We use cookies to track usage and preferences. See Cookie Policy
Pocketmags Digital Magazines
GB
Pocketmags Digital Magazines
   You are currently viewing the United Kingdom version of the site.
Would you like to switch to your local site?
Digital Subscriptions > Prospect Magazine > August 2017 > Wanted—young blood for an old party

Wanted—young blood for an old party

Age is suddenly everything in politics. The Tories must skip a generation

OPINIONS

The Tory Party has been regularly in government for around 300 years. It is an old party, and in the 2017 election—more than ever before—it was the party of the old too. Ipsos- MORI reported that it mopped up a crushing 61 per cent of the over-65 vote. In an ageing society, that sounds like a solid basis for victory, but—alas for Theresa May—it was not enough. The party is unlikely to get back into a commanding position until it can appeal to younger cohorts, and picking a leader who belongs to one might be a good place to start.

READ MORE
Purchase options below
Find the complete article and many more in this issue of Prospect Magazine - August 2017
If you own the issue, Login to read the full article now.
Single Issue - August 2017
£4.99
Or 499 points
Annual Digital Subscription
Only £ 1.92 per issue
SAVE
62%
Was £33.99
Now £22.99
Monthly Digital Subscription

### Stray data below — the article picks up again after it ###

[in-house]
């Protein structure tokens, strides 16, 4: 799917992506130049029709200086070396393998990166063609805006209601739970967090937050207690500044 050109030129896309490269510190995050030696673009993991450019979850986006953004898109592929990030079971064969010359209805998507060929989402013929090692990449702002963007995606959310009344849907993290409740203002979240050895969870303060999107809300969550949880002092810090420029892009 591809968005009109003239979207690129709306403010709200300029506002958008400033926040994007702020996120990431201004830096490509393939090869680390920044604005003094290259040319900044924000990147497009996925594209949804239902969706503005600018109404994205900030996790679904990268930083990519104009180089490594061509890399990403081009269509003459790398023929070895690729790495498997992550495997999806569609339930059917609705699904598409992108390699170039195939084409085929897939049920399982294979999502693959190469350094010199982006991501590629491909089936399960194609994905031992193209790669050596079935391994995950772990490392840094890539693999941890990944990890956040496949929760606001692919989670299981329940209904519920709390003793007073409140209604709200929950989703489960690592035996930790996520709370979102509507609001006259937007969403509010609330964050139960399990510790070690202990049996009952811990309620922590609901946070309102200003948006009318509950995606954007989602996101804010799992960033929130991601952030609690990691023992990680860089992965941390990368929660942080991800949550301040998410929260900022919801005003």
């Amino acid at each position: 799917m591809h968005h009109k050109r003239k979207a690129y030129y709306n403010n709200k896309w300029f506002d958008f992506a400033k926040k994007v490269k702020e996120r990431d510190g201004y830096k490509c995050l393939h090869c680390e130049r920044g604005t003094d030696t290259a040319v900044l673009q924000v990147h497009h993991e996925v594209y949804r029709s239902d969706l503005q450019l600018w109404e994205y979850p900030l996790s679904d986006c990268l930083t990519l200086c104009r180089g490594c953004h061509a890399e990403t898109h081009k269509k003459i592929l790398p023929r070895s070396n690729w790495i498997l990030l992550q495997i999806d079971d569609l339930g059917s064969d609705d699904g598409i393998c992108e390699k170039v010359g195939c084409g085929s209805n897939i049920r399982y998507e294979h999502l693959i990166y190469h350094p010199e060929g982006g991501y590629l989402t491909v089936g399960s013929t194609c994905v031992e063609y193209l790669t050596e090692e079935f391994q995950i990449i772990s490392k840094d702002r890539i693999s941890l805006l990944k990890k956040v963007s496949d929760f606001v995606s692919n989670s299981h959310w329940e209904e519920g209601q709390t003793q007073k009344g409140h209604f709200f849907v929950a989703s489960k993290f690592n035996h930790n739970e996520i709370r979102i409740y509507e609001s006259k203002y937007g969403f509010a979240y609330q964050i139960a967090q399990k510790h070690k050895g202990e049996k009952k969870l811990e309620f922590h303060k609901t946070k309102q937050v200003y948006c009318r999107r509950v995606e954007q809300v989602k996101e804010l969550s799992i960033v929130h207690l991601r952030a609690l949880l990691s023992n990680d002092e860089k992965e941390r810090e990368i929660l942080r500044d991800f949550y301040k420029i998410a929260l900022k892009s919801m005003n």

Only £ 2.99 per issue
SAVE
40%
£2.99
Or 299 points

View Issues

About Prospect Magazine

In Prospect’s August issue: Adam Tooze, Helen Thompson, Ben Chu, Julian Baggini, Tom Clark and Hepzibah Anderson reveal the secret history of the banking crisis and its impact over the last decade. Tooze examines the secret history itself, suggesting the work done to repair the world’s finances could mean another crisis is just around the corner. Chu asks why more people at the top of the banks that failed haven’t faced more serious repercussions, and Anderson shows how post-crash Britain has retreated into cosiness. Elsewhere in the issue Alison Wolf asks whether universities are doing any good, and David Goldblatt explores how the decision to take football off free-to-view television in Argentina could backfire for the government. Also in this issue: Kasia Boddy asks why writers are still addicted to watching boxing despite falling viewing figures, Andrew Dickson profiles Tom Stoppard, Stephen Bush explains how Jeremy Corbyn learned to compromise and David Omand outlines the cyber-security challenges facing the UK and the wider world.
Ways to Pay Pocketmags Payment Types
At Pocketmags you get Secure Billing Great Offers HTML Reader Gifting options Loyalty Points